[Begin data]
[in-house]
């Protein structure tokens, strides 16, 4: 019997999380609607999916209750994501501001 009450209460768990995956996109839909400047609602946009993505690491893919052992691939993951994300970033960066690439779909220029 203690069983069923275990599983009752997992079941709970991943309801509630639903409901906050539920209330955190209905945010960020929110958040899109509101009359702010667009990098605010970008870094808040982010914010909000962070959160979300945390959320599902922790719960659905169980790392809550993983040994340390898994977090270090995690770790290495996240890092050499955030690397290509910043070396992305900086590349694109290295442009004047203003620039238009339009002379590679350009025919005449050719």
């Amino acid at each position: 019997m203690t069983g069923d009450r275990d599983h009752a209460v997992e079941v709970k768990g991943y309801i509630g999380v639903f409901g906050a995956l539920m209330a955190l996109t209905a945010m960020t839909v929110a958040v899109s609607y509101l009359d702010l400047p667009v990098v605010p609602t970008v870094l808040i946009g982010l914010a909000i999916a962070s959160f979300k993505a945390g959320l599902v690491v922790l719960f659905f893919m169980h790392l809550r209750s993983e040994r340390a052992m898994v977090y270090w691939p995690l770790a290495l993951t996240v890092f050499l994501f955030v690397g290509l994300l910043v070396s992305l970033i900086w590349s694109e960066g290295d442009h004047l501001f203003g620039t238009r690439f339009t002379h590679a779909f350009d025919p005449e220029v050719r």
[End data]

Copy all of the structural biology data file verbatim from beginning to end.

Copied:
[in-house]
């Protein structure tokens, strides 16, 4: 019997999380609607999916209750994501501001 009450209460768990995956996109839909400047609602946009993505690491893919052992691939993951994300970033960066690439779909220029 203690069983069923275990599983009752997992079941709970991943309801509630639903409901906050539920209330955190209905945010960020929110958040899109509101009359702010667009990098605010970008870094808040982010914010909000962070959160979300945390959320599902922790719960659905169980790392809550993983040994340390898994977090270090995690770790290495996240890092050499955030690397290509910043070396992305900086590349694109290295442009004047203003620039238009339009002379590679350009025919005449050719």
């Amino acid at each position: 019997m203690t069983g069923d009450r275990d599983h009752a209460v997992e079941v709970k768990g991943y309801i509630g999380v639903f409901g906050a995956l539920m209330a955190l996109t209905a945010m960020t839909v929110a958040v899109s609607y509101l009359d702010l400047p667009v990098v605010p609602t970008v870094l808040i946009g982010l914010a909000i999916a962070s959160f979300k993505a945390g959320l599902v690491v922790l719960f659905f893919m169980h790392l809550r209750s993983e040994r340390a052992m898994v977090y270090w691939p995690l770790a290495l993951t996240v890092f050499l994501f955030v690397g290509l994300l910043v070396s992305l970033i900086w590349s694109e960066g290295d442009h004047l501001f203003g620039t238009r690439f339009t002379h590679a779909f350009d025919p005449e220029v050719r």